By Danielle Hanson 

Instructions on Stripping

Take the rotten unused light of the moon,
Add what the mirror sees when it is dark—
Forgetting is lovely at night. 
Throw away all that you were
Into the opposite of wind.
Pretend to be a ghost.
Now pretend to be a rock.
What have you learned about permanence?

A Poem in Which the Moon Rejects You

In the photograph of what is gone,
The one that is not an omen,
The one that leaned too far into the light
And shattered it,
The photo in which the world is reduced
To a shard; in the shard
Which reflects only the moon;
In the light cast off by that moon,
The lost light, the falling light.


The miracle of you has grown fickle.
The water is just the water now, it heals
Nothing.  Saints die as easily as man, in one
Try, or by accident.  A hole in the hand
Is just the absence of flesh.  A body
Never carries its head home in its arms
As a lover.  The hungry
Starve, the dark stays
Dark, the animals stay silent, the dead
Decompose, the blind are blind
Still.  And you, simple man.

The Three-Dollar Cafe

Flies live on heat and light.
It’s 2:00 and their persistence wears me out.
The waitress is being hailed by the table next to mine.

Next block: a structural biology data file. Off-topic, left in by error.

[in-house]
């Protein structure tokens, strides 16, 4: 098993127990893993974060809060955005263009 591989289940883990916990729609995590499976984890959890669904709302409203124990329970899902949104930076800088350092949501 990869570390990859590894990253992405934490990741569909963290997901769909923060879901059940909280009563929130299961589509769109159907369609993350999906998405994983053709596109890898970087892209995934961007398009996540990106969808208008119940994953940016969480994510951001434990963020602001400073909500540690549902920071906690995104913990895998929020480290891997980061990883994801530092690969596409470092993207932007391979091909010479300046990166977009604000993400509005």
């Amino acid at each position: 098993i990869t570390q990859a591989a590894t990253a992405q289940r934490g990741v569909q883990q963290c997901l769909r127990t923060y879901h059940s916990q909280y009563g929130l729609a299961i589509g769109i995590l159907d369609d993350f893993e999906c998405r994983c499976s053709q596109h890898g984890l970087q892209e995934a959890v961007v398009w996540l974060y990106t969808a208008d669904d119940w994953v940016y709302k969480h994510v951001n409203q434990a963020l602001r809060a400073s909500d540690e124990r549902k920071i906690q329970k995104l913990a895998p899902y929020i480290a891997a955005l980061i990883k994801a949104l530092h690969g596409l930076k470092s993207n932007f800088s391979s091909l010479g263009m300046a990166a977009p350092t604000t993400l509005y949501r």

It’s not that she’s slow,
She doesn’t like the color of the man’s shirt.
Some reds can soak up all the colors around them.
She never stands next to anyone wearing red.
The other waitress is on break.
Someone once wrote that if a man
Were ever fully awake, his face would glow.
There isn’t enough coffee in this world
To keep me that awake tonight.
The moon and swarming stars
Are brightest while we are asleep,
Soaking us up like crimson.
I want to make a screen against this vacuum.

Next to the Window

The sky isn’t itself today.
I’m on fire.
Rain seeps down the wall,
fills the room like a knock.
I’m graciously declining any offers.
It makes love, the view from my window,
the dust on my bedside table, all feel today
their souls are the wrong size.
They want to make bread out of restlessness.

The Crazy King

after a painting by Philip Curtis

There’s an old man sitting in a throne on the beach,
dressed like some old king or something. 
He even has a crown.  He may be crazy
but who’s going to tell a king he’s crazy?
That’s a sure way to get yourself beheaded.
Then you’ll be running around, chicken
with his head cut off, a crazy chicken, catching
his death of cold with a wound like that.
It’s enough to make you crazy with worry,
crazy as some old man thinking he’s king of the ocean.

danielle hanson

About the Author:

Danielle Hanson received her MFA from Arizona State University and her undergraduate degree from the University of Tennessee at Chattanooga.  She is the author of Ambushing Water (Brick Road Poetry Press, 2017).  Her work has appeared in over 50 journals and anthologies, including Hubbub, Iodine, Rosebud, Poet Lore, Asheville Poetry Review, and Blackbird.  She is Poetry Editor for Doubleback Books.  She has edited Loose Change Magazine and Hayden’s Ferry Review, worked for The Meacham Writers’ Conference, and been a resident at The Hambidge Center.  Her work has been nominated for two Pushcart Prizes and Best of the Net.  http://daniellejhanson.com.